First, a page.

What is it like being a Woman of Color (WOC) in Cannabis?
Being a woman in a business industry mostly run by men is difficult, but being a black woman is even more difficult. There are so many obstacles we have to go through, whether it be stereotypes, microaggressions, and imposter syndrome that keeps eating at us.
The beautiful thing about me being in this space is that I’m paving the way and inspiring more women of color, especially black women to join this industry without feeling like they’re not good enough to compete against the biggest leaders in the cannabis industry.
Why does a black woman like me enter the cannabis space?
Like any success story in business, I started with a why. Everyone’s why is going to be different, especially depending on your background, what motivates you, and how you were raised. Again, most people in the cannabis industry are older white men with deep pockets that are not affected by the high barrier of entry which is an enormous limiting factor for women of color. And I was definitely affected by this! But luckily, I was able to partner up with Dr. Choudhury and together we definitely are beating the odds our gender assigned to us.
What are the stereotypes of being in the cannabis industry?
There are many stereotypes that come along with being in this industry, especially from those that lack education and think anyone in the cannabis industry just wants to get high. Working with Dr. Peace Lily, I firsthand witnessed the negative stigma tied to cannabis but I’m glad to say that because of our educational efforts we are helping to remove the negative stigma. Another stereotype I encountered is the notion that “women aren’t born leaders.” If you look at the statistics, you will see that over 70% of top executives in the cannabis industry are white males and it’s very difficult for a woman of color to break the glass ceiling.
What are the microaggressions in the cannabis industry?
Let’s be honest, the reason cannabis as a plant was banned in the United States started with racism. Of course, anything that we don’t know usually causes fear. One by one, states started banning the plant, and a false sense of fear was instilled in the country about the plant that was once used as medicine. When Harry Anslinger became head of Narcotics and the war on drugs was started, Anslinger quoted, “The primary reason to outlaw marijuana is its effect on the degenerate races.” This being the center on how POC view marijuana makes it even more difficult to stay the course of becoming an entrepreneur in the cannabis industry. As a black woman in America, I find it a struggle to get support and understanding from the black community because we grew up viewing both, marijuana and CBD as illegal, which meant automatic jail if we got caught with either only a few years ago.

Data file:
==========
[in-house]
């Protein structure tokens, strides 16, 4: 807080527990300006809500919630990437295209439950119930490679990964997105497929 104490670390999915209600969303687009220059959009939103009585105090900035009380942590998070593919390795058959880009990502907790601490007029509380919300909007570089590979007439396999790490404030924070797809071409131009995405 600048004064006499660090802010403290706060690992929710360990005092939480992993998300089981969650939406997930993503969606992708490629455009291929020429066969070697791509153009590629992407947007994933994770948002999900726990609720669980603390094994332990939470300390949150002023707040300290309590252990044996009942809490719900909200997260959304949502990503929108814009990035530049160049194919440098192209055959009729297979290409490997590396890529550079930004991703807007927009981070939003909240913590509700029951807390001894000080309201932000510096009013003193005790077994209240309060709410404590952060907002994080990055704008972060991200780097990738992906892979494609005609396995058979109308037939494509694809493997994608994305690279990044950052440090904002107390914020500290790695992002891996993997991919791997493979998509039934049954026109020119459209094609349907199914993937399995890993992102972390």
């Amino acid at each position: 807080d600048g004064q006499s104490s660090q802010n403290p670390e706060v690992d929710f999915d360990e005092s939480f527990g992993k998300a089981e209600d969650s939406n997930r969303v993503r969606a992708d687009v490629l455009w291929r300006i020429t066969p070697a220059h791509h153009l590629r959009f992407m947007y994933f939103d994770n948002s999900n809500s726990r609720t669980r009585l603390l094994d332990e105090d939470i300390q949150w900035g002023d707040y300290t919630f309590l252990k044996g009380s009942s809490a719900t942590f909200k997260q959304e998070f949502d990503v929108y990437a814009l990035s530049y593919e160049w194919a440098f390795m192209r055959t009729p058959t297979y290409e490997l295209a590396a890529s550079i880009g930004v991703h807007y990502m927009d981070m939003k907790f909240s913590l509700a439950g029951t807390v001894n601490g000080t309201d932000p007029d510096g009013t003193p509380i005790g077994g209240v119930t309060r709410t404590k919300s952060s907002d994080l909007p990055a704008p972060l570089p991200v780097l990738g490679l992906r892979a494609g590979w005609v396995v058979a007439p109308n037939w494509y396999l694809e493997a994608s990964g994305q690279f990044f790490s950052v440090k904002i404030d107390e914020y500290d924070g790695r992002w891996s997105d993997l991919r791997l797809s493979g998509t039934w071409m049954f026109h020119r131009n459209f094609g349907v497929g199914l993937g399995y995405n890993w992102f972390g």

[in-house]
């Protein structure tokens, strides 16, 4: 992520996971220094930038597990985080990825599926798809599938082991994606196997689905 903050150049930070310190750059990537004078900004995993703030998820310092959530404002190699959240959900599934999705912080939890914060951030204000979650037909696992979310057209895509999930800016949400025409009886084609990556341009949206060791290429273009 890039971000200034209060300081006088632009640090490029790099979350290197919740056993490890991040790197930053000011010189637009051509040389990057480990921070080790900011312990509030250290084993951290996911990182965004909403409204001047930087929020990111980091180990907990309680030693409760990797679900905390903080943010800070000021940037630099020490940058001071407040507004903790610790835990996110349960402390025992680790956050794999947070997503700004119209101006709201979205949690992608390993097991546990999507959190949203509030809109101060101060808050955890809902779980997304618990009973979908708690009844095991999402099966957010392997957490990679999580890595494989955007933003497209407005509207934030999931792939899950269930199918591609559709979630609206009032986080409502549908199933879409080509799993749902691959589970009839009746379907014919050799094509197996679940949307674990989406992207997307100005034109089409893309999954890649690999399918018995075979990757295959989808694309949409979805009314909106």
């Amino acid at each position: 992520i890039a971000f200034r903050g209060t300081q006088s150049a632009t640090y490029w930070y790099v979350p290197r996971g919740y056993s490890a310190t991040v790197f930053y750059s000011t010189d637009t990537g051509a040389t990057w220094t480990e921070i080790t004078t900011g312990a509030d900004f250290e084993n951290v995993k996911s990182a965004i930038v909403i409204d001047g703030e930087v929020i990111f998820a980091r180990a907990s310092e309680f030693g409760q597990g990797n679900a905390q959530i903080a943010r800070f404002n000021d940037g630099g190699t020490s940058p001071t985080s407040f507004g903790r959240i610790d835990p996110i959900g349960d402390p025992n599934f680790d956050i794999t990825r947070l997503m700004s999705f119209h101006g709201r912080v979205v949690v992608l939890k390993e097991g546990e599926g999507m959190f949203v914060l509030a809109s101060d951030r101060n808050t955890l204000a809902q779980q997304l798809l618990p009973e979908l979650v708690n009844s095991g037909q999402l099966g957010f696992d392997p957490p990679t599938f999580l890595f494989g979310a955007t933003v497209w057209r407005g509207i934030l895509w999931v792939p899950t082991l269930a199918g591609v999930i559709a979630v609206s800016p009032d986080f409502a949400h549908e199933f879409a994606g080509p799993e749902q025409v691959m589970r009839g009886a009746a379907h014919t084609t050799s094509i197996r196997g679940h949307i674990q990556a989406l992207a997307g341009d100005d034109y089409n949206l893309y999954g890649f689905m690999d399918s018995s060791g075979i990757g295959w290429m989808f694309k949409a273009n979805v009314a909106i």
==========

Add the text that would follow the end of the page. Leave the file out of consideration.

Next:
With racism at a high in America during that time, politicians started the propaganda of cannabis to target black and brown people, specifically men. Statements from those in power were made about how the plant makes POC (men) aggressive towards white women. Using that as a backbone, they created the Marijuana Tax Act of 1937, which made the use of cannabis effectively prohibited in America (More on that law later).
I remember I went to a cannabis convention in Detroit, and I was the only black woman, let alone a black person there. I felt like I didn’t belong, getting stared at made me feel alienated. It felt as if they were asking me, “What are you doing here?”
Imposter Syndrome I felt in the cannabis industry
From juggling a business in the cannabis industry to being a role model for others, it can get quite ugly if I’m not mentally prepared to take on the obstacles. Every entrepreneur will struggle in some phase of their business, whether it be financially or mentally. In my case, I’ve had my fair share of imposter syndrome, feeling like I’m not accomplishing anything. But the truth is, I’m part of the 4% of black people in the cannabis industry. I’m a role model not only in my community but for every black woman in the United States because I want to help pave the way for them. I want to encourage more females to enter this industry and to have a voice. What they don’t tell you is that most women consume CBD, so why are so many companies owned by men? This industry has its ups and downs, especially with it being so new and unregulated, but I’m grateful to be a woman of color that’s not scared to make noise!